It's hard to believe that Wednesday (3/10) marks the one year anniversary of Michigan's first confirmed COVID-19 cases. It was on March 10, 2020, that the first two cases were reported.

To mark the anniversary of the state’s first confirmed COVID-19 cases, Gov. Gretchen Whitmer ordered flags to fly at half-staff across Michigan.

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According to ABC 12, Whitmer issued a proclamation mourning the nearly 16,000 Michiganders who died of COVID-19 over the past year. The flag order coincides with the governor’s request for residents statewide to turn on their outside lights from 8 to 9 p.m. Wednesday in remembrance of COVID-19 victims.

Gov. Whitmer:

One year ago, our world changed forever as we confronted the greatest challenge of our generation. By lowering the flags to honor the one-year anniversary of the virus’s confirmed presence in Michigan, we remember the nearly 16,000 sons and daughters, moms and dads, and neighbors and friends who passed away from COVID-19 in Michigan.

Flags should remain at half-staff in Michigan through March 20.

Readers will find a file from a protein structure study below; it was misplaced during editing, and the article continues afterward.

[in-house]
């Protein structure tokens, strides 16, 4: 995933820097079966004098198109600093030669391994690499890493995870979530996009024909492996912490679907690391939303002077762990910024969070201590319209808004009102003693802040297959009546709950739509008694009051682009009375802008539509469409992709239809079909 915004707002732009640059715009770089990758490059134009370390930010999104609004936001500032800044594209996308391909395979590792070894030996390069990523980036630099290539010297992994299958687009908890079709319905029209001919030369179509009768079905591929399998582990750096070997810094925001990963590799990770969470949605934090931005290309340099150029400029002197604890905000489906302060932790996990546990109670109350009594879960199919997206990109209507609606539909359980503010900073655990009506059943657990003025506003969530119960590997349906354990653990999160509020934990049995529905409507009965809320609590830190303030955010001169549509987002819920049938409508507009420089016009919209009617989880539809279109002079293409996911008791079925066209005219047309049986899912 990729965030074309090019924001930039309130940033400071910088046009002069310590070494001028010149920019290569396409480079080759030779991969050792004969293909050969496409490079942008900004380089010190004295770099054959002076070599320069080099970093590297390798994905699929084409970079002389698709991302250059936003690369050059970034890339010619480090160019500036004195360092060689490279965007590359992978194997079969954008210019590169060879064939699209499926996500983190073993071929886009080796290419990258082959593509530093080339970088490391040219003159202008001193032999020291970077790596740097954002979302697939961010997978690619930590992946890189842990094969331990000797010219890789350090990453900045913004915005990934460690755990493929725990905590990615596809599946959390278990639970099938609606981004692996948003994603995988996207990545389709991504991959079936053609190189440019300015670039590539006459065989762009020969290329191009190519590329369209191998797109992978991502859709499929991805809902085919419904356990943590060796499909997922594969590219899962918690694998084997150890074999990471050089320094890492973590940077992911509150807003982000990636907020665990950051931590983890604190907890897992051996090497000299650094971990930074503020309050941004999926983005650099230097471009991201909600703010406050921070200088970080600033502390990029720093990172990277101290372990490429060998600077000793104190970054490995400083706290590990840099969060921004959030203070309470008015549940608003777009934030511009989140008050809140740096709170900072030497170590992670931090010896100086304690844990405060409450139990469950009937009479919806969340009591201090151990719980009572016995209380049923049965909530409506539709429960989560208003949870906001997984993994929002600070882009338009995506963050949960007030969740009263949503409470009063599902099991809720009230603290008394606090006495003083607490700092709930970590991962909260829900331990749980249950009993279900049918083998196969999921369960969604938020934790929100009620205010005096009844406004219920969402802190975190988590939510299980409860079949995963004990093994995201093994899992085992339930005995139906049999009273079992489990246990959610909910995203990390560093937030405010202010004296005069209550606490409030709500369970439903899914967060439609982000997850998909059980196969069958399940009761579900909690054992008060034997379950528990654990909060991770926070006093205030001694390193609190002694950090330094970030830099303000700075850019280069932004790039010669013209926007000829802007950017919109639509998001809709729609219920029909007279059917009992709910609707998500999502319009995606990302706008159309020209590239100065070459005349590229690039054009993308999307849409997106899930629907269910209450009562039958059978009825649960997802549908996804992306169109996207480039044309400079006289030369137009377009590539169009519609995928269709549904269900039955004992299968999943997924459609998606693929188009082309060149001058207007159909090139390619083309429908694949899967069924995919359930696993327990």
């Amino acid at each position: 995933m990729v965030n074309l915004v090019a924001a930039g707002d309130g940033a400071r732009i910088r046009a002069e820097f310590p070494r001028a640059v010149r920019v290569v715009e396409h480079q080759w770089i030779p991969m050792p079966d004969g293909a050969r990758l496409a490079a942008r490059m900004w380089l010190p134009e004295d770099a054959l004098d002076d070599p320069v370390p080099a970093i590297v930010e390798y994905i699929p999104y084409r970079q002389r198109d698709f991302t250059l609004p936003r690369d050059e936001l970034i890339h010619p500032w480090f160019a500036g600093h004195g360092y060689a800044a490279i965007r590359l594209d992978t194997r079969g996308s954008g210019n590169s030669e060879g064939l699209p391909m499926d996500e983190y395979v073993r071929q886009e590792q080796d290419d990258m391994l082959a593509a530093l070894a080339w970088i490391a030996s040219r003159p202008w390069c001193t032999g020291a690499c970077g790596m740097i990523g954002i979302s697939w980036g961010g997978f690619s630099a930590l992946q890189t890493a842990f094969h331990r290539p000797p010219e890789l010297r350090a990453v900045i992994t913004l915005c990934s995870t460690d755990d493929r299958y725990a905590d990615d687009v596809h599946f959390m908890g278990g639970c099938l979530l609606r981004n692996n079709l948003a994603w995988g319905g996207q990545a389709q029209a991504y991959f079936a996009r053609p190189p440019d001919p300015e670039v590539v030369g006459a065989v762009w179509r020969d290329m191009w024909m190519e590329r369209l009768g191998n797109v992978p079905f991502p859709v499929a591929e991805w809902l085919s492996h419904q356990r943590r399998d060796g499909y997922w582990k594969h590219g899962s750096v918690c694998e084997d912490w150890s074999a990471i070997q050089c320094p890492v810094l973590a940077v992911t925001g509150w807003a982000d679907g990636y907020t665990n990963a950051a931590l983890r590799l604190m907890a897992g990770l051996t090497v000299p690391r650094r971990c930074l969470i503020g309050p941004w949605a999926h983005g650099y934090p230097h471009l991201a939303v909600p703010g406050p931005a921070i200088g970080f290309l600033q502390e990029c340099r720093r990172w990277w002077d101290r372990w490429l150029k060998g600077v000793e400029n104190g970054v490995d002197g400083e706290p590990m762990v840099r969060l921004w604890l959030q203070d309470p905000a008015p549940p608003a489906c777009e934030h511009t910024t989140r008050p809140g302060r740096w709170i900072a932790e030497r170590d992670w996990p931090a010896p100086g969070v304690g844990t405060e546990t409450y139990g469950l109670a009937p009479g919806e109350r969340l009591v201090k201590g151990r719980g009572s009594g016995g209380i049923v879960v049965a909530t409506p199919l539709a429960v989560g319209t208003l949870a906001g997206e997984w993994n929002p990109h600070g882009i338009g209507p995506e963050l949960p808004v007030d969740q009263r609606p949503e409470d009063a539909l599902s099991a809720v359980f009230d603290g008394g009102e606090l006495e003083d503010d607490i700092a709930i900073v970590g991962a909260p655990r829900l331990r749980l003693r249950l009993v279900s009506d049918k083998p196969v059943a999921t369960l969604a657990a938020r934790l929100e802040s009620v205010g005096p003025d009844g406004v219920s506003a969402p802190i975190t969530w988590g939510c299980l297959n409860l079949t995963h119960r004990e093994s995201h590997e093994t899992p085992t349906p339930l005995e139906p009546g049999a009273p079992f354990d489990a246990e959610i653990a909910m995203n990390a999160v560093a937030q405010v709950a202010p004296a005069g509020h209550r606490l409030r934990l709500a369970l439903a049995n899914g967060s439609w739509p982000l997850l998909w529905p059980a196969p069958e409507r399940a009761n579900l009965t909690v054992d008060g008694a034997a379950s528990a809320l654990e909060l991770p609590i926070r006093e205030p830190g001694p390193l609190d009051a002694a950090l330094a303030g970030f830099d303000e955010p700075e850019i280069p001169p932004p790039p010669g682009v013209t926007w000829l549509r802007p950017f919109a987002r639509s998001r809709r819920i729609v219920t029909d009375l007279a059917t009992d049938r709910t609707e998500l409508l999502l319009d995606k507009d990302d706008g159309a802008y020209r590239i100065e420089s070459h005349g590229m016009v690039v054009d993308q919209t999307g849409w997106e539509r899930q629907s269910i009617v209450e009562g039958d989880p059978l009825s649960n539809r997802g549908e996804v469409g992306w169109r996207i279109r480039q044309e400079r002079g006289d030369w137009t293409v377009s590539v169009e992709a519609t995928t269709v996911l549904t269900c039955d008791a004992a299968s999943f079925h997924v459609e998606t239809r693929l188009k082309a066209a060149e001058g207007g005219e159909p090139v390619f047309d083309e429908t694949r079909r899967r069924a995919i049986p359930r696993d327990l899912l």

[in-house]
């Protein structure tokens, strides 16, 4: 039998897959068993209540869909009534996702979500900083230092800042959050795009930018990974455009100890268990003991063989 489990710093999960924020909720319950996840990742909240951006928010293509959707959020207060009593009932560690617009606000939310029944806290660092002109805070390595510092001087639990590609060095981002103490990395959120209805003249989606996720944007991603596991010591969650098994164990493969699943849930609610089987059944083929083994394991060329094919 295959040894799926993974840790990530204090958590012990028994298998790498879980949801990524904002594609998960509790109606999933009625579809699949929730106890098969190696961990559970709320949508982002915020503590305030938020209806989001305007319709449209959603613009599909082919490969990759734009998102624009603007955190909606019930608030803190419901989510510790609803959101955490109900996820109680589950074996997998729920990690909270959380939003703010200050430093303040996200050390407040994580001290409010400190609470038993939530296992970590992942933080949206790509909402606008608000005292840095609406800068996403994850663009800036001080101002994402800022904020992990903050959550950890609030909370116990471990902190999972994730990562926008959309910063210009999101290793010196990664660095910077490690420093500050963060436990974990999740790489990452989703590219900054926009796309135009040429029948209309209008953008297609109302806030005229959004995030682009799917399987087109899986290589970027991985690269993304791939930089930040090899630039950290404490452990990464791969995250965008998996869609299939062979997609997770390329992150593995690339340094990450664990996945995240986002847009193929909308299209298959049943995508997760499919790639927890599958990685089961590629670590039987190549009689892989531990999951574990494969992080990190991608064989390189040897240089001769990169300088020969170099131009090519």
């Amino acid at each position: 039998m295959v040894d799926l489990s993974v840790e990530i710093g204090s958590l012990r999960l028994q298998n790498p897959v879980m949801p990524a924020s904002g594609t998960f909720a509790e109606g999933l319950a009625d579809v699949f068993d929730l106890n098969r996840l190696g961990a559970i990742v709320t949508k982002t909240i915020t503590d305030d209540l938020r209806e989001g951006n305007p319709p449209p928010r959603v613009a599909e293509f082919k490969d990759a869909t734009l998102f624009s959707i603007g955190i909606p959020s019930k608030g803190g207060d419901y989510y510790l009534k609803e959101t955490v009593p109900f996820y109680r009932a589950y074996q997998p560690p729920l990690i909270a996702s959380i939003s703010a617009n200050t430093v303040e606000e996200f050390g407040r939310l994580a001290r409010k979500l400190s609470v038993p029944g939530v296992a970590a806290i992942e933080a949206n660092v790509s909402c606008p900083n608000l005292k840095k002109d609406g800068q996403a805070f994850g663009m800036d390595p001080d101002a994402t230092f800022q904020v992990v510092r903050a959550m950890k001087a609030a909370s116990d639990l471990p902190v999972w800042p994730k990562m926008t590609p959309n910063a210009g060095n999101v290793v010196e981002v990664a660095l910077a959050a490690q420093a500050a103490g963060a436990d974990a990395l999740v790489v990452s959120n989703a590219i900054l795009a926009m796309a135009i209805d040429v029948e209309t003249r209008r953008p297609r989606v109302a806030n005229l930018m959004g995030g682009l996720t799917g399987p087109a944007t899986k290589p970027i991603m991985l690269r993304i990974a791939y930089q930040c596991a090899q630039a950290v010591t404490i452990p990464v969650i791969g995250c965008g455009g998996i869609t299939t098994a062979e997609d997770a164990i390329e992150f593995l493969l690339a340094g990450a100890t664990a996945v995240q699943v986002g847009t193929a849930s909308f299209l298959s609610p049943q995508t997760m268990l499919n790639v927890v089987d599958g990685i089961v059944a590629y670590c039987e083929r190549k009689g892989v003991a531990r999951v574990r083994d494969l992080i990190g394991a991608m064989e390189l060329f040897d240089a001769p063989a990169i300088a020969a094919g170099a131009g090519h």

Regardless of how you feel about Gov. Whitmer, this isn't about her. This is about the victims (and survivors) of a world crisis and how our state forever changed on that day.

16 days (March 26, 2020) after the first cases were reported in Michigan, the state was sitting at 2,856 cases of Covid-19. That very same day, Genesee County reported it's first death due to the COVID-19. From that point on, things only got worse.

Even though we're seeing a light at the end of the tunnel thanks to the multiple vaccines that are currently available, I never thought we'd be where we are a full year later.

READ ON: See the States Where People Live the Longest

Stacker used data from the 2020 County Health Rankings to rank every state's average life expectancy from lowest to highest. The 2020 County Health Rankings values were calculated using mortality counts from the 2016-2018 National Center for Health Statistics. The U.S. Census 2019 American Community Survey and America's Health Rankings Senior Report 2019 data were also used to provide demographics on the senior population of each state and the state's rank on senior health care, respectively.

Read on to learn the average life expectancy in each state.

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